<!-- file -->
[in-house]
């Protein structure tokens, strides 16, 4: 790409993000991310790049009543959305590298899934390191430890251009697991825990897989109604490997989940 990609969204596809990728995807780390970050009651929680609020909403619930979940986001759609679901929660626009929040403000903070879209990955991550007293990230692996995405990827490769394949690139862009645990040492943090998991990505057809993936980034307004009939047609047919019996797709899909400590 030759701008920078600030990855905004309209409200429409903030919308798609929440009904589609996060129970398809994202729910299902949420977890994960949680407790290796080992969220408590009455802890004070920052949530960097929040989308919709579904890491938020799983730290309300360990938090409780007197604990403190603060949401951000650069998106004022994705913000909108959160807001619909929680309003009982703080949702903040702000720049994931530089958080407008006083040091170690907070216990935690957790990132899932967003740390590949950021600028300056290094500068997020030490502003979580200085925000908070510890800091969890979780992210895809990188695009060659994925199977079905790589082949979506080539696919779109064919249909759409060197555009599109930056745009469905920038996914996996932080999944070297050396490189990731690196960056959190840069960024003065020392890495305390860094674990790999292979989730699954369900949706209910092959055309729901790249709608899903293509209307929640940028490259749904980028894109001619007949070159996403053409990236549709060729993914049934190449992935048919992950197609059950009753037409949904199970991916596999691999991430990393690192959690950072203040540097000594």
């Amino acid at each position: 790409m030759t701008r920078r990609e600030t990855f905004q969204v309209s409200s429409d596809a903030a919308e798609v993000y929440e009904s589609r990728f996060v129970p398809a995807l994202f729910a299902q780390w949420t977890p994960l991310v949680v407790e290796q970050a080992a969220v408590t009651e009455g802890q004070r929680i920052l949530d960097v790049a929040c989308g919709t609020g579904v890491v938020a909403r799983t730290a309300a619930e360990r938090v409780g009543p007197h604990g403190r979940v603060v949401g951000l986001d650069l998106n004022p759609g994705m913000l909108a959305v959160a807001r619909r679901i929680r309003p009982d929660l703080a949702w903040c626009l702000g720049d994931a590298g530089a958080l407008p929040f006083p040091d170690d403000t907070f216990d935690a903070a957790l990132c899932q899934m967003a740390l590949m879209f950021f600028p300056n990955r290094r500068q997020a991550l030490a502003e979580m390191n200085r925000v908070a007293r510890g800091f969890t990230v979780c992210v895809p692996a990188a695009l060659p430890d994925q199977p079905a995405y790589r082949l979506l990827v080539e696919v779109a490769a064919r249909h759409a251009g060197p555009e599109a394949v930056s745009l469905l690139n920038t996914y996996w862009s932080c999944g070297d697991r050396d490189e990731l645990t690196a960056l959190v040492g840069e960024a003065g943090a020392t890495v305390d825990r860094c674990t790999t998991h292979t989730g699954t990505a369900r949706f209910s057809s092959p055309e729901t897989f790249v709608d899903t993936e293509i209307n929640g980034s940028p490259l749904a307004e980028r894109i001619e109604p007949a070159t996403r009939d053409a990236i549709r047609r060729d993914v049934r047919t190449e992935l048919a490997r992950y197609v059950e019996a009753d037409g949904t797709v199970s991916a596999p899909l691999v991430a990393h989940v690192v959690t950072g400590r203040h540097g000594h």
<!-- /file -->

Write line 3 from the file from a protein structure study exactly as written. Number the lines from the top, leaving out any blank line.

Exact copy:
């Amino acid at each position: 790409m030759t701008r920078r990609e600030t990855f905004q969204v309209s409200s429409d596809a903030a919308e798609v993000y929440e009904s589609r990728f996060v129970p398809a995807l994202f729910a299902q780390w949420t977890p994960l991310v949680v407790e290796q970050a080992a969220v408590t009651e009455g802890q004070r929680i920052l949530d960097v790049a929040c989308g919709t609020g579904v890491v938020a909403r799983t730290a309300a619930e360990r938090v409780g009543p007197h604990g403190r979940v603060v949401g951000l986001d650069l998106n004022p759609g994705m913000l909108a959305v959160a807001r619909r679901i929680r309003p009982d929660l703080a949702w903040c626009l702000g720049d994931a590298g530089a958080l407008p929040f006083p040091d170690d403000t907070f216990d935690a903070a957790l990132c899932q899934m967003a740390l590949m879209f950021f600028p300056n990955r290094r500068q997020a991550l030490a502003e979580m390191n200085r925000v908070a007293r510890g800091f969890t990230v979780c992210v895809p692996a990188a695009l060659p430890d994925q199977p079905a995405y790589r082949l979506l990827v080539e696919v779109a490769a064919r249909h759409a251009g060197p555009e599109a394949v930056s745009l469905l690139n920038t996914y996996w862009s932080c999944g070297d697991r050396d490189e990731l645990t690196a960056l959190v040492g840069e960024a003065g943090a020392t890495v305390d825990r860094c674990t790999t998991h292979t989730g699954t990505a369900r949706f209910s057809s092959p055309e729901t897989f790249v709608d899903t993936e293509i209307n929640g980034s940028p490259l749904a307004e980028r894109i001619e109604p007949a070159t996403r009939d053409a990236i549709r047609r060729d993914v049934r047919t190449e992935l048919a490997r992950y197609v059950e019996a009753d037409g949904t797709v199970s991916a596999p899909l691999v991430a990393h989940v690192v959690t950072g400590r203040h540097g000594h």